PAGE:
In the past, critic Diane Ravitch said New York City’s decision to end social promotion created a false impression that 4th graders were making gains when, in fact, the low performers were simply being held back. But inasmuch you can’t hold students back forever, it is hard to square that argument with continuing gain at the 4th grade level and, now, similar gains showing up in 8th grade just when one might expect them to, if the policy is working. It may be time to conclude, however cautiously, that Ravitch’s argument “ain’t necessarily so.”

In any case, we see no reason at all for the mayor being other than quite satisfied with the latest grades NAEP has given his city’s schools.

Comment on this article
  • Fred Smith says:

    Your sequence appears to be incorrect. 3rd graders held back in 2003-04, who repeated 3rd grade the following school year, would not have been 8th graders in 2009–assuming they were promoted in each intervening year. Therefore, they wouldn’t have been in NAEP’ 2009 test sample.

    The 2009 NAEP results do not speak to the efficacy of the promotion policy nor to the validity of Miss Ravitch’s argument.

  • melody says:

    On the other hand, considering the massive increase in per pupil funding that NYC has received and the bloated Bloomberg/Klein promises of massive achievement gains, one might look on the results as more of a fizzle.

  • Diane Ravitch says:

    I fail to see the logic of this blog post. The scores went up in fourth grade, for the first time since the Mayor’s reforms were launched in September 2003, and that’s good news at last. The gains posted in 02-03 predated the “reforms.” There were no gains in fourth grade reading in 2005 or 2007. But the gains in fourth grade had nothing to do with ending social promotion.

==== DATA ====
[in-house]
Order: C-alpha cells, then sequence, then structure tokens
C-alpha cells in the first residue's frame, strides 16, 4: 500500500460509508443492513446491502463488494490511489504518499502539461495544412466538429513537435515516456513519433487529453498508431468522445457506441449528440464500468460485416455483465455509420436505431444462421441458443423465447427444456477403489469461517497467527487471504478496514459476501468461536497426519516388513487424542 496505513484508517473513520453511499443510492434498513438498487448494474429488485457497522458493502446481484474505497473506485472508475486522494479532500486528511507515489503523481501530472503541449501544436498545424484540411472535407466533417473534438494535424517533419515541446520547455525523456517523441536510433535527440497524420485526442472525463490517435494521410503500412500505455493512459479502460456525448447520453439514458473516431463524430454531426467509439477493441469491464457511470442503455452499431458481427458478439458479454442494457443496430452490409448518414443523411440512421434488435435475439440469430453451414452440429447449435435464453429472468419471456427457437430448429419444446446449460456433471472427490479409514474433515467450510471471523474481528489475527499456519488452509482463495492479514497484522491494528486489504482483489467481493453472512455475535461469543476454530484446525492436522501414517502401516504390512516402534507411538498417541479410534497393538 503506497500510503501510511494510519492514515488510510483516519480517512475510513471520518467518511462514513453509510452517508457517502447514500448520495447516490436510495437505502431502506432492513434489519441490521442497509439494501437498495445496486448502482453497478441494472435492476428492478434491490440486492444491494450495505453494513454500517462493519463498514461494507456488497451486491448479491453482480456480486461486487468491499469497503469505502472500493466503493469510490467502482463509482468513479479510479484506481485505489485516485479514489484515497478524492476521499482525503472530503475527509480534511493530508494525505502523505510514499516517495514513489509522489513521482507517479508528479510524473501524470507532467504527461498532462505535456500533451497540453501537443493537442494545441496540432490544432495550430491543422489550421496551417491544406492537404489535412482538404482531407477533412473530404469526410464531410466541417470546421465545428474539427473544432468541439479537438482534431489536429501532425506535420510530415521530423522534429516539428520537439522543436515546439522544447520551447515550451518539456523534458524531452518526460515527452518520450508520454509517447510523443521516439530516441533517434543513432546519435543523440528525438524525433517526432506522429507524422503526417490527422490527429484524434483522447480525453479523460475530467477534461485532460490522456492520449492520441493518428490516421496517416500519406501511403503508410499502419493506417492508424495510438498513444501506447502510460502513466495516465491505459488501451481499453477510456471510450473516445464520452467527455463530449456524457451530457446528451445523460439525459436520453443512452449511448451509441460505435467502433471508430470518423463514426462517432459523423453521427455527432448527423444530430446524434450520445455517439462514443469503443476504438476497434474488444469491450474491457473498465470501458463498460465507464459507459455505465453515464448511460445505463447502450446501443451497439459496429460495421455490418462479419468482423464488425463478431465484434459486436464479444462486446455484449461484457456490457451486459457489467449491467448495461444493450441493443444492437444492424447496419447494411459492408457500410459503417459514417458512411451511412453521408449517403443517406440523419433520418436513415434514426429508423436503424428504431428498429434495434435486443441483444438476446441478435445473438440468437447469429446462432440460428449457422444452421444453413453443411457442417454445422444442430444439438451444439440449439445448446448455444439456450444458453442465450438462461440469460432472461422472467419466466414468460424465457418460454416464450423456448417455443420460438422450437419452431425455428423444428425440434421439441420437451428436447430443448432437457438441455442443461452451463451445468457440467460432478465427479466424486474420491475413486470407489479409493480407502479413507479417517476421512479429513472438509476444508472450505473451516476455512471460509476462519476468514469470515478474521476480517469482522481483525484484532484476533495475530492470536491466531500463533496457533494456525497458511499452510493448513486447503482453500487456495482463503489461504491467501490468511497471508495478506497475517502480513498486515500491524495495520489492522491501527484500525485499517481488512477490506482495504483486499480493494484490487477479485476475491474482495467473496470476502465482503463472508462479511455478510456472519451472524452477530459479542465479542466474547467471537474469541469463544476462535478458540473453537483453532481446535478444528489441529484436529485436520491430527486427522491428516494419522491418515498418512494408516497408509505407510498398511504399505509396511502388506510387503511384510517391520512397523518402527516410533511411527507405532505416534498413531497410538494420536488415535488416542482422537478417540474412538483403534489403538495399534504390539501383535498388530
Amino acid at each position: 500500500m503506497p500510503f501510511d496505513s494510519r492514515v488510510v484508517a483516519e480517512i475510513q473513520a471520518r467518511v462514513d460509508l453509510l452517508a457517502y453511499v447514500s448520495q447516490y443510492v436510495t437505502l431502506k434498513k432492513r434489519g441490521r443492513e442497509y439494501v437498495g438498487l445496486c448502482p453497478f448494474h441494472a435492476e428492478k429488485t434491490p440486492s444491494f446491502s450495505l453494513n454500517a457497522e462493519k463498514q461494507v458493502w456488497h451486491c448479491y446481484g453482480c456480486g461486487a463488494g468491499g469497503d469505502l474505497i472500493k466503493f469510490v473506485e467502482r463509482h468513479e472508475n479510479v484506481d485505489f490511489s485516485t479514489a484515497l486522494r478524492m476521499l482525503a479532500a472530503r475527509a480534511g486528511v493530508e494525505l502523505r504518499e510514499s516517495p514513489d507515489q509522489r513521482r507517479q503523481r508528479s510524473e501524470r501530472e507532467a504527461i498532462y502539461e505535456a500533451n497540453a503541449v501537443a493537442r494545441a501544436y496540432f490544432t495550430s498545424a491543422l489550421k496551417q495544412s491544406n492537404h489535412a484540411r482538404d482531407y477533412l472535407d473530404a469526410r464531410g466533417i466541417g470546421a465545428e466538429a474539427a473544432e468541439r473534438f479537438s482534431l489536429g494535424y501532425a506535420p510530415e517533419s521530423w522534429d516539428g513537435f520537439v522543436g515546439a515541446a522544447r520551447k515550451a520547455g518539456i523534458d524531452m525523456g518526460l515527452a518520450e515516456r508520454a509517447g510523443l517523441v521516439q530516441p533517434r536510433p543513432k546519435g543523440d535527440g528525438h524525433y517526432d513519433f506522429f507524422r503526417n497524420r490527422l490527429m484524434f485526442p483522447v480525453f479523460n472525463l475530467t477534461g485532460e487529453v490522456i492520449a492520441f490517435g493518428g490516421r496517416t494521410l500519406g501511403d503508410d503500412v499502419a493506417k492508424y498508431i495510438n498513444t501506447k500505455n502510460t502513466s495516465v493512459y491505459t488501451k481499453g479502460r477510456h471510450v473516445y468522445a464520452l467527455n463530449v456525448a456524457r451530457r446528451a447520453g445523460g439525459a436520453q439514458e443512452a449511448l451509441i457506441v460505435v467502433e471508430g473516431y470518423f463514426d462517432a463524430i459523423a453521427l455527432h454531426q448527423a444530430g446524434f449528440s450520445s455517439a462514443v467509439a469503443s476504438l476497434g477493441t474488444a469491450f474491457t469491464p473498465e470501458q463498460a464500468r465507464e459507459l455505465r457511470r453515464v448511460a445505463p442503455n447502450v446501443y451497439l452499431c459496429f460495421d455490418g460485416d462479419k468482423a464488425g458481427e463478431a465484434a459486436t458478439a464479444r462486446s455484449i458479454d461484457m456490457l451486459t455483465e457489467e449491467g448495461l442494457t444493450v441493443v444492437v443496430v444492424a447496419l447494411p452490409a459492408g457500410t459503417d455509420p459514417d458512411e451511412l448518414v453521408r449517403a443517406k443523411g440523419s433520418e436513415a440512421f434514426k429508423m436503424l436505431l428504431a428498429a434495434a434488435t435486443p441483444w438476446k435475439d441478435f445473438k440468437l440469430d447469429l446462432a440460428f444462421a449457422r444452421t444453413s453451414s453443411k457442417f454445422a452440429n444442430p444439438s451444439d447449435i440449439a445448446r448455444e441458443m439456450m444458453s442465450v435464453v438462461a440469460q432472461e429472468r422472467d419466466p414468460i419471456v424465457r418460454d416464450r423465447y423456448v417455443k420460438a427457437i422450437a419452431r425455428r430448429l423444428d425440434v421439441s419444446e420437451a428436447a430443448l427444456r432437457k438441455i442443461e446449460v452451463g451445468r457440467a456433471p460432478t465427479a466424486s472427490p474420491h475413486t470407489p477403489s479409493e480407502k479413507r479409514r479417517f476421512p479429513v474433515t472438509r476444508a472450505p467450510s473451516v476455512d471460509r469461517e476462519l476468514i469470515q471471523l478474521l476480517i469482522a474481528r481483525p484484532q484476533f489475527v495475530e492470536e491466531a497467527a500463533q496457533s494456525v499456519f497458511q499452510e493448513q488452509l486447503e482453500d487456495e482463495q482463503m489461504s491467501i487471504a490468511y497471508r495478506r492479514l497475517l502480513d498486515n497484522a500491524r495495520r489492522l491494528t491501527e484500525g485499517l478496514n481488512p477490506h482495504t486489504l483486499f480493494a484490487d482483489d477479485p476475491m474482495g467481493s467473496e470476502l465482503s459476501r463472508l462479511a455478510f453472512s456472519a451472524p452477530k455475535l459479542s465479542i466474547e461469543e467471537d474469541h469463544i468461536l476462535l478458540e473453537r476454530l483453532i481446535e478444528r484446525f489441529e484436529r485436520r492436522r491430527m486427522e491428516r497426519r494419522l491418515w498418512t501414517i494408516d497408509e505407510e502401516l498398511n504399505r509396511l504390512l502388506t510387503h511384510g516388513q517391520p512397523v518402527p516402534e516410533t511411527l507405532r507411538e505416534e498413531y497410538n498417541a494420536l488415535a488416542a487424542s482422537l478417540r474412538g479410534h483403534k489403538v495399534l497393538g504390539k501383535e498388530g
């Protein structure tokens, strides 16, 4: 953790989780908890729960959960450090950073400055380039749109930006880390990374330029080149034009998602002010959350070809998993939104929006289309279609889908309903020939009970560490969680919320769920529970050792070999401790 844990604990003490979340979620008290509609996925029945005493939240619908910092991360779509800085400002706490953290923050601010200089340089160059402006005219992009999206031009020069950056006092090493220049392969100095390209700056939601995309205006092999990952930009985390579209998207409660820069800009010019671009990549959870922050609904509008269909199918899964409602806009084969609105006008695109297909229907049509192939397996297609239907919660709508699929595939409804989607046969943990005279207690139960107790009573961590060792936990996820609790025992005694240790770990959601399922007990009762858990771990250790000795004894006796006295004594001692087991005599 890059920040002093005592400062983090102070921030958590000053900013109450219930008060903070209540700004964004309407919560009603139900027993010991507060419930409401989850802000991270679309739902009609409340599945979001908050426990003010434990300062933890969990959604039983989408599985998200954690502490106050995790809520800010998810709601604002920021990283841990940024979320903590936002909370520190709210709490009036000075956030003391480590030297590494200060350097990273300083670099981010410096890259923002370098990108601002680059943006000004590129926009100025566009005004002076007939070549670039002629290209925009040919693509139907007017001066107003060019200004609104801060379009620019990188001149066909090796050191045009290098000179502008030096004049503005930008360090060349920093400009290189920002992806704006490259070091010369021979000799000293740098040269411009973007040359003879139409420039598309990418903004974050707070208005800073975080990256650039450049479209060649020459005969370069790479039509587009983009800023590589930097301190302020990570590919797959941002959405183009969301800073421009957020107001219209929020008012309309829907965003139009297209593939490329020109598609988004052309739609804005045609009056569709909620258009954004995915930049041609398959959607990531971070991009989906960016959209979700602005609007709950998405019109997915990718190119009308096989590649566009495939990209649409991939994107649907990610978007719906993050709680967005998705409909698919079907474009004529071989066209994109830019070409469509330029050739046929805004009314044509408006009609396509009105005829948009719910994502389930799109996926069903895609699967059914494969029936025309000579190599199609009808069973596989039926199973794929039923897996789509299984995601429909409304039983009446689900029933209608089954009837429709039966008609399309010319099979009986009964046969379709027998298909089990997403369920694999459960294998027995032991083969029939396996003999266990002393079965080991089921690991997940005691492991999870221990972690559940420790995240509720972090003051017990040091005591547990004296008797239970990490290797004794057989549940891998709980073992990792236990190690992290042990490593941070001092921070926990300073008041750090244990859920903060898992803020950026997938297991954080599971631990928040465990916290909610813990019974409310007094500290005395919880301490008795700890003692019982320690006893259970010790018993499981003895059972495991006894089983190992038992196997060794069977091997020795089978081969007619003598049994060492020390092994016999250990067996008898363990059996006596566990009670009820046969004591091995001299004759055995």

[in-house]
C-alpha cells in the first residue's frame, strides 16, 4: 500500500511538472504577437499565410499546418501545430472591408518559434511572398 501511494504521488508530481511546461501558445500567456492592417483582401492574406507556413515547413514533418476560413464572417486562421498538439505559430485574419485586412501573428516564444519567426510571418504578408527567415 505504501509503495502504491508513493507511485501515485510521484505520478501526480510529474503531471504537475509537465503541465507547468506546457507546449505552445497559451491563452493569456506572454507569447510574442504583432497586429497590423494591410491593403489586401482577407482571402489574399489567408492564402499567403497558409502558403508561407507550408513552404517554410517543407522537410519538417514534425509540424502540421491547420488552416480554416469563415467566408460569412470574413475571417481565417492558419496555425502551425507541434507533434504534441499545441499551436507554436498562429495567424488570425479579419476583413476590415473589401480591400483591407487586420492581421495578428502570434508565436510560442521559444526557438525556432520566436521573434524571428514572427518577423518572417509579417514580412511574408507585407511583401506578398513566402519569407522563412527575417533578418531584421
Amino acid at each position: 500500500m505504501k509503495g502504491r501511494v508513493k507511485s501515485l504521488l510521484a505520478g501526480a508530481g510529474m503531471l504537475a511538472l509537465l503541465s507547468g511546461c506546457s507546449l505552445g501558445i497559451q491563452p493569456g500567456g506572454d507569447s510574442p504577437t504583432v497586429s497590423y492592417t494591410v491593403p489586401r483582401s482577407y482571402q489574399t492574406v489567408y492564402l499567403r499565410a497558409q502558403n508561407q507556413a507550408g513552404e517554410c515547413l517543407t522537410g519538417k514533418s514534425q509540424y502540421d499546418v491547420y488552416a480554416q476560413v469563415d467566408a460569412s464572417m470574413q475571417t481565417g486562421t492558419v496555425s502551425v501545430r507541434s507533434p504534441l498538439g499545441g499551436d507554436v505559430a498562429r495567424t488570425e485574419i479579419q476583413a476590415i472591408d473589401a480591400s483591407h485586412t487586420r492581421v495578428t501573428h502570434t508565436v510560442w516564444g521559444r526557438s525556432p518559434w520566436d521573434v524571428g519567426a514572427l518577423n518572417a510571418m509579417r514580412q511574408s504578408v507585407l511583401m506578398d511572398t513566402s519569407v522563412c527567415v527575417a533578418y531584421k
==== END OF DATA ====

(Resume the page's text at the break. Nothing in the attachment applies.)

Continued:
Where we should really expect to see gains attributable to ending social promotion is in eighth grade, but the scores there were exactly the same in 2009 as they were in 2003. If you read the NAEP report, you will see that there have been “no significant gains” overall since 2003, nor for any group: not for low income students, not for students of any race or ethnic group, and no change in the percentage abover basic or proficient. In 2003, 38% of eighth grade students in NYC were below basic; in 2009, 38% of eighth grade students in NYC were below basic.

    So what is it about the eighth grade NAEP scores that makes you conclude that “ending social promotion” is working? No change from 2003-2009 doesn’t look like progress to me.

    We should surely celebrate the fourth grade gains. Maybe that’s the result of the Mayor increasing the education budget by 80%. Or maybe it’s other things. But it’s hard to see it as a victory for ending social promotion. That should have happened in the eighth grade. It didn’t.

    Diane Ravitch

  • Dee Alpert says:

    Examination of the tables at the end of the NAEP TUDA report shows that the NYCDOE gave test modifications and accommodations to a far, far larger percent of students than the national average. The differential is so very great that it casts serious doubt on the validity of the NYCDOE’s scores.

  • Education Next says:

    Paul responds to the comments above in his blog post “How well did ending social promotion work out in New York City?—Some further Thoughts”